Disputed agrihood project now just 1 step away from seeking permits
A controversial project in east Orlando called The Grow is closer to prepping for construction.
The Grow’s text and map amendments were approved in a 4-3 vote on July 12 by Orange County’s board of commissioners. The board will review the rezoning and regulatory plan in a final hearing scheduled for Sept. 20, and, if approved, The Grow developer Dwight Saathoff, president of Project Finance & Development LLC, can begin to seek building permits.
Plans for The Grow include 2,900 homes, a revenue-generating farm, community gardens, restaurants with ingredients from the gardens and a neighborhood gathering area in and around a barn on 1,237 acres behind the University of Central Florida on Lake Pickett Road. Since proposed, The Grow has been met with some opposition, including an online petition that launched last summer against the $1 billion development.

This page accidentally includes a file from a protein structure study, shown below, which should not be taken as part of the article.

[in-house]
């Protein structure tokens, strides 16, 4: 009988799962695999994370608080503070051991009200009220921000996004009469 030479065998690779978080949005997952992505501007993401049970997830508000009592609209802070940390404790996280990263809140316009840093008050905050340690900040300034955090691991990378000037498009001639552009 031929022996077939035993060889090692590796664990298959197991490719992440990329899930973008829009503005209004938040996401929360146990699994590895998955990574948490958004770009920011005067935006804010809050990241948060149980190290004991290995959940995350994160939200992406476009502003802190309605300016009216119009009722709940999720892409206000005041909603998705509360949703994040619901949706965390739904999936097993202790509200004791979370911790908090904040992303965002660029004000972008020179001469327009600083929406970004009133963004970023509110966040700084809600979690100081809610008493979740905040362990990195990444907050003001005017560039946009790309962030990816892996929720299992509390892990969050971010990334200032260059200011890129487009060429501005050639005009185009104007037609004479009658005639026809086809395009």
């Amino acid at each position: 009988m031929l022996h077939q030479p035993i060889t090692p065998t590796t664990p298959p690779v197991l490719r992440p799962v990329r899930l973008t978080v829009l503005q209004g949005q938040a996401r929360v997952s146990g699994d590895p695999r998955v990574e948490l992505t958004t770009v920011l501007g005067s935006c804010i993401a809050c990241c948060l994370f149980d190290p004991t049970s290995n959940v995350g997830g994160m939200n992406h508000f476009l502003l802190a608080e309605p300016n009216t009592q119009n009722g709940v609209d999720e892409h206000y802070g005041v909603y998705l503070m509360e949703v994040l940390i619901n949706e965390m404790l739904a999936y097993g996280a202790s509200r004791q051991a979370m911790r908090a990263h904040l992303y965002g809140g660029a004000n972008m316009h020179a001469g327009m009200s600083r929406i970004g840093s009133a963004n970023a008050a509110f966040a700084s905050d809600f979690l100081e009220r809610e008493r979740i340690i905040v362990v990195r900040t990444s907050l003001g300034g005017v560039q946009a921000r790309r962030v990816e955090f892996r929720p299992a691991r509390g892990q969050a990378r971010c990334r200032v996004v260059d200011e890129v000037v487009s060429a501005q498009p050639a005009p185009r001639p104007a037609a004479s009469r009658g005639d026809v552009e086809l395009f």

However, supporters of the project have said The Grow is the right move for the area, in light of growth at UCF and Research Park, which hosts thousands of jobs. It’s estimated there are more than 30,000 jobs in east Orlando.
“This is a unique opportunity for our company to introduce Orlando to a new residential concept where the emphasis is on sustainable living by integrating farming into neighborhoods,” Saathoff previously said in a prepared statement. “It will be a landmark community in Central Florida influenced by past generations when people lived off the land growing their own foods and sharing with neighbors. There will be a nostalgic atmosphere throughout the community from the overall aesthetics of the development to the social aspects and outdoor activities.”
Meanwhile, Orange County on July 12 also pushed forward plans for a new 1,999-home neighborhood in east Orlando. Sustany, a neighborhood planned by Fort Myers-based Lake Pickett North LLC, is slated for 1,435 acres behind UCF near the Econlockhatchee River. Plans are heading to the state for review, and the county is expected to use the state’s feedback to help make a final decision on the project later this year.